With other fundraising canceled during the pandemic, Colorado Gives Day is crucial for nonprofits
The Summit Foundation Marketing and Events Manager Brian Balok said the organization has heard across the board from local nonprofits that there’s an increased demand and need for their services through the novel coronavirus pandemic.
For many nonprofits, Colorado Gives Day on Tuesday, Dec. 8, will be the ideal opportunity to supplement fundraising that has been disrupted by COVID-19 and its resulting ramifications. Balok said typically on Colorado Gives Day the primary benefactors are The Summit Foundation, the Family & Intercultural Resource Center and the Summit Community Cares Clinic. But 2020 is expected to be different.
“It’s not only an increase in demand for front-line nonprofits, but all of the nonprofits that make up the fabric of our community in need,” Balok said. “Fundraising events are down for all nonprofits this year. But the demand (for their services) is great, and they are looking to supplement this year.”
Balok said this year The Summit Foundation — an entity that is the regional facilitator for Colorado Gives in Summit County — hopes to meet or exceed last year’s target of $350,000 for Colorado Gives Day.
“That’s based on demand,” Balok said. “We understand everyone is going through their own particular tough situation. But if you’re able to, we encourage you to contribute — no matter what the amount — because it all adds up to make a big difference.”
The Summit Foundation itself was forced to reimagine its annual in-person fundraising events, including a golf tournament and the Great Rubber Duck Race, into virtual formats. Despite fundraising being down for those events, Balok said The Summit Foundation has been able to provide the same amount of scholarships this year as in past years.
“And looking into next year, we’re trying to make sure that we continue to provide the same level of scholarships,” he said.
Nissa Erickson, development director at the Family & Intercultural Resource Center, said the demand at the nonprofit’s food pantry exemplifies how overall demand for their services have spiked. Erickson said before the pandemic, the average number of monthly visits to their food pantry was 376.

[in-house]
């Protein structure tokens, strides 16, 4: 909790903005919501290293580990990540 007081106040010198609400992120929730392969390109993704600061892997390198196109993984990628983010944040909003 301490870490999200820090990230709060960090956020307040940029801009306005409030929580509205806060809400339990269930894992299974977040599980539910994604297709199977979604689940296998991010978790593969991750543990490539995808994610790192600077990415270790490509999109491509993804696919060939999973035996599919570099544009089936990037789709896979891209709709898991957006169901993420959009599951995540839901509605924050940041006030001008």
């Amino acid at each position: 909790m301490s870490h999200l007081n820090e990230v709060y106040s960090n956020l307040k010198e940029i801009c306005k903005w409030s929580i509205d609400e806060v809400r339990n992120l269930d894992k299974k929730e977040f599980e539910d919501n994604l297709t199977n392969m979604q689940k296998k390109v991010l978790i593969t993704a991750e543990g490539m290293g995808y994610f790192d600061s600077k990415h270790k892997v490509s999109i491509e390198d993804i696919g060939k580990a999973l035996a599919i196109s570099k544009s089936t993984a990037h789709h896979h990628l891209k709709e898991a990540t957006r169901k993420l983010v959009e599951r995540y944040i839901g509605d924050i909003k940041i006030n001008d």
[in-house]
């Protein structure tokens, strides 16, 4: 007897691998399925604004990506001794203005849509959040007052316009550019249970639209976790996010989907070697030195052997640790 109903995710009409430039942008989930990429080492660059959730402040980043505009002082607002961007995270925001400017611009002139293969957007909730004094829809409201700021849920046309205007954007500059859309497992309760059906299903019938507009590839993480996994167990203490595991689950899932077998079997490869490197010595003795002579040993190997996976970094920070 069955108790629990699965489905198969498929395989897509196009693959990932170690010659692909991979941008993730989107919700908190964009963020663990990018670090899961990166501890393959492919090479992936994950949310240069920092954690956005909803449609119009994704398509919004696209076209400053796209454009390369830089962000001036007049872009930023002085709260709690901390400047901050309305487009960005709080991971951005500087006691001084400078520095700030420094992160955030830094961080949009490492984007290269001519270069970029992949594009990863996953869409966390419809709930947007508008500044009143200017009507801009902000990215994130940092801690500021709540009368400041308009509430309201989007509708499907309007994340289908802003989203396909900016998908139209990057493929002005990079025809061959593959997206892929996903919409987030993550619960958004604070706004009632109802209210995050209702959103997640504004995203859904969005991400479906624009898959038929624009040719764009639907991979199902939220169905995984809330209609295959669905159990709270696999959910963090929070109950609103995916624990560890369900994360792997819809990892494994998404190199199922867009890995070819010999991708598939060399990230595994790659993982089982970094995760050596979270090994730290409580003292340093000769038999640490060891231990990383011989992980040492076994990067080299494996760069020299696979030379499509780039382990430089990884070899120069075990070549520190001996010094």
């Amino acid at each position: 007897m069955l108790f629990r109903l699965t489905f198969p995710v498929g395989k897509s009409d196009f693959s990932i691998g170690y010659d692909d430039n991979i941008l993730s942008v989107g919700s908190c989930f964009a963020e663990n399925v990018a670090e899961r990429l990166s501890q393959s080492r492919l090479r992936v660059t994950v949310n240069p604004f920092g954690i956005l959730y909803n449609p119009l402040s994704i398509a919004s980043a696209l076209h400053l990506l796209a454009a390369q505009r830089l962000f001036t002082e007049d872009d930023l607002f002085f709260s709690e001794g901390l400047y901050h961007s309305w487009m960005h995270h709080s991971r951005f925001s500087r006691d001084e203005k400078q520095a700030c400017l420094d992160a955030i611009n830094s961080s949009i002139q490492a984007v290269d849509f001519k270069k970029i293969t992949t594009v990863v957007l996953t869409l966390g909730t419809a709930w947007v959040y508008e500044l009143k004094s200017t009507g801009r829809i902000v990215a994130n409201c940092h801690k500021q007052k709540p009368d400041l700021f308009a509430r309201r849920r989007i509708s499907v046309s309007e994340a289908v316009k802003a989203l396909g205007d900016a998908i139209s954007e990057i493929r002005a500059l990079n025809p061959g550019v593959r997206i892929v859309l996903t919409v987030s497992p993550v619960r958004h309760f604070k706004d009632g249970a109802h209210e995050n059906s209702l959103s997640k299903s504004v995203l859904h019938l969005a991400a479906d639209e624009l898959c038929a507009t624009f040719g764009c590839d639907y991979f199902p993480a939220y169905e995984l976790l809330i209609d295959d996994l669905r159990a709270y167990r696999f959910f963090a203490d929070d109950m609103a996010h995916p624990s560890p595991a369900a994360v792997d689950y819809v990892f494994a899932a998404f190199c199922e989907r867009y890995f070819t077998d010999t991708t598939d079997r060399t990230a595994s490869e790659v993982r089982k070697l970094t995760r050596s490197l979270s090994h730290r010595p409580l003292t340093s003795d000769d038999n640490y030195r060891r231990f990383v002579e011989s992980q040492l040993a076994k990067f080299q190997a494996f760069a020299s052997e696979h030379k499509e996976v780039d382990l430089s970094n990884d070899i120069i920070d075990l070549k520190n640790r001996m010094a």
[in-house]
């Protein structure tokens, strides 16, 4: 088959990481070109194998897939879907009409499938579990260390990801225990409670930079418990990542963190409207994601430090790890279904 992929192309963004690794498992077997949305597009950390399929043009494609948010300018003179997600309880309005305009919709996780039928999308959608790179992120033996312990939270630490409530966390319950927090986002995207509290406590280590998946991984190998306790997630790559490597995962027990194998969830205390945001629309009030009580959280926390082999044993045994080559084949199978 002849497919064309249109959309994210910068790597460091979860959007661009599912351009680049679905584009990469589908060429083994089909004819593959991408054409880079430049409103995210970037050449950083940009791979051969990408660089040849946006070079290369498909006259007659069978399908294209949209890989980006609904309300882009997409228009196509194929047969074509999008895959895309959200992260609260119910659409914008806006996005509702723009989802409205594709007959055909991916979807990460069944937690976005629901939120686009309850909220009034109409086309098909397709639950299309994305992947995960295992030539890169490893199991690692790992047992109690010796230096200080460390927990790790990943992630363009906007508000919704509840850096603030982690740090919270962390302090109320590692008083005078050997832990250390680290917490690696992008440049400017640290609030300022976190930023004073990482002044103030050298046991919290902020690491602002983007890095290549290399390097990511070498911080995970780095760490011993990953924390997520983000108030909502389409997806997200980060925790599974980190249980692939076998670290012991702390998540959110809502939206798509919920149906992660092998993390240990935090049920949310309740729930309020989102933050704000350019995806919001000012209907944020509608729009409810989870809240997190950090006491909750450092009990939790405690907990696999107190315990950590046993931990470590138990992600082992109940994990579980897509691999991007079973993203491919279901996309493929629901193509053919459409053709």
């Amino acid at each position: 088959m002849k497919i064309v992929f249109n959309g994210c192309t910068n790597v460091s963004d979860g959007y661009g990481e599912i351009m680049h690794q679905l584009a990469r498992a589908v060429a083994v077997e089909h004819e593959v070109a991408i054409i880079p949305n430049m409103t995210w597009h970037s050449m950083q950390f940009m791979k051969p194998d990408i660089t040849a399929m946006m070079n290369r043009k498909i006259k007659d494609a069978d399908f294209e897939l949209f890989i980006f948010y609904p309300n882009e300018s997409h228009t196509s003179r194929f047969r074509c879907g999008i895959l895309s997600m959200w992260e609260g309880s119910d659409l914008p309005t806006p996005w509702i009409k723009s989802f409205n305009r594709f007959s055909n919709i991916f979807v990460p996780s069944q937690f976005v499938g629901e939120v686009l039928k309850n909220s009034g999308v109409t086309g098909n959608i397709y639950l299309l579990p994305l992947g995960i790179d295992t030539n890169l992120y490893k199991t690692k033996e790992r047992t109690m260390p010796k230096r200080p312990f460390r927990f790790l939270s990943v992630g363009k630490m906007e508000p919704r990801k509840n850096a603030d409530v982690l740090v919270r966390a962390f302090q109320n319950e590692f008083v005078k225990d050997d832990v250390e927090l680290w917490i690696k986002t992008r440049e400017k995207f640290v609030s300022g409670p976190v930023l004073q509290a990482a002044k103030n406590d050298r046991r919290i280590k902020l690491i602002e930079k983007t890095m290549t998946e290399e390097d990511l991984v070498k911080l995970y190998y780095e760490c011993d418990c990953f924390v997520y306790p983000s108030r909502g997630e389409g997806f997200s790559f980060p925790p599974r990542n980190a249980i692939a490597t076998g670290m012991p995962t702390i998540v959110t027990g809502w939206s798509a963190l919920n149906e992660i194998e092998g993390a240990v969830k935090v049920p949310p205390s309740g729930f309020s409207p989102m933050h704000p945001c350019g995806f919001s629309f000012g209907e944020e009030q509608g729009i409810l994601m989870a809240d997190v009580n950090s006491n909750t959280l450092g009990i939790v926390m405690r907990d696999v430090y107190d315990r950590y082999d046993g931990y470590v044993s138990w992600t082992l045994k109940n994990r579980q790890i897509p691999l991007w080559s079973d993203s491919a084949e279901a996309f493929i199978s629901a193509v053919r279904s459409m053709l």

Since the pandemic began, that has spiked to 1,070 visits per month. Erickson said in the first few months of the pandemic the center provided the same amount of services that they normally would give in a full year.
“And we are expecting a pretty big increase and push here as we see how the COVID situation evolves,” she said.
Erickson added that by providing people free food, the center’s services help people stretch their paychecks, saving them up to about $350 a month that they would otherwise need to spend on groceries. Demand for services has fluctuated, but it has remained higher than normal.
“Definitely last spring we saw a huge need and that petered off a little bit in the summertime, but it was still up,” Erickson said. “Now, we are seeing another tick up in that.”
Demand is also spiking for rental assistance. Last week Erickson said the center received over 200 applicants for its rental relief program in the first 24 hours after the application for December and January assistance opened up.
Erickson says they are feeling good going into Tuesday’s Colorado Gives Day — an anonymous donor has already pledged to match up to $25,000 in donations.
Erickson said the center was able to pivot quickly after the onset of the pandemic, taking many face-to-face interactions virtual and converting its Breckenridge thrift store into a food pantry. As of now she says there aren’t any plans to convert the pantry back into a thrift store, as they continue to wait to see what happens with the pandemic.
Erickson also said they were able to put on the big FIRC Fashion Show fundraiser online, which helped to limit revenue losses.
Emily Bruyn, marketing and events manager for the Friends of the Dillon Ranger District, said the nonprofit benefited being able to squeeze in its big Casino Night fundraiser last February before the onset of the pandemic. She said Casino Night and Colorado Gives Day are the nonprofit’s two largest fundraisers of the year, with each typically bringing in between $30,000 and $35,000.
Bruyn said the organization has already canceled this coming February’s Casino Night, and the organization is anticipating losing up to 50% of its primary fundraising revenue in 2021. It was also forced to cancel some of its smaller fundraising events earlier this year. To replace the Casino Night losses, Bruyn said Friends of the Dillon Ranger District is considering doing an outdoor fundraising event once the weather warms up.
Amid the current reality, Bruyn said Tuesday’s Colorado Gives Day is much more important this year, especially because fundraising events are unrestricted as opposed to grant funding, which comes with funding limits. She added that the organization won’t find out about one of their largest grants, the Ski Conservation Fund from the National Forest Foundation, until March, which adds additional uncertainty to their 2021 finances. Since the grant relies on ski area lift ticket sales, the pandemic is also putting the security of those funds in some doubt.
“A lot of stuff will kind of be decided this spring after we see how the ski season goes,” Bruyn said.
When: All day on Tuesday, Dec. 8
Where: Online at ColoradoGives.org
How: Search for nonprofits to support on the website by name, location or cause. Click on the donate button and enter additional details including the amount and type of donation. Every nonprofit receiving a donation on Colorado Gives Day also receives a portion of a $1 million Incentive Fund.
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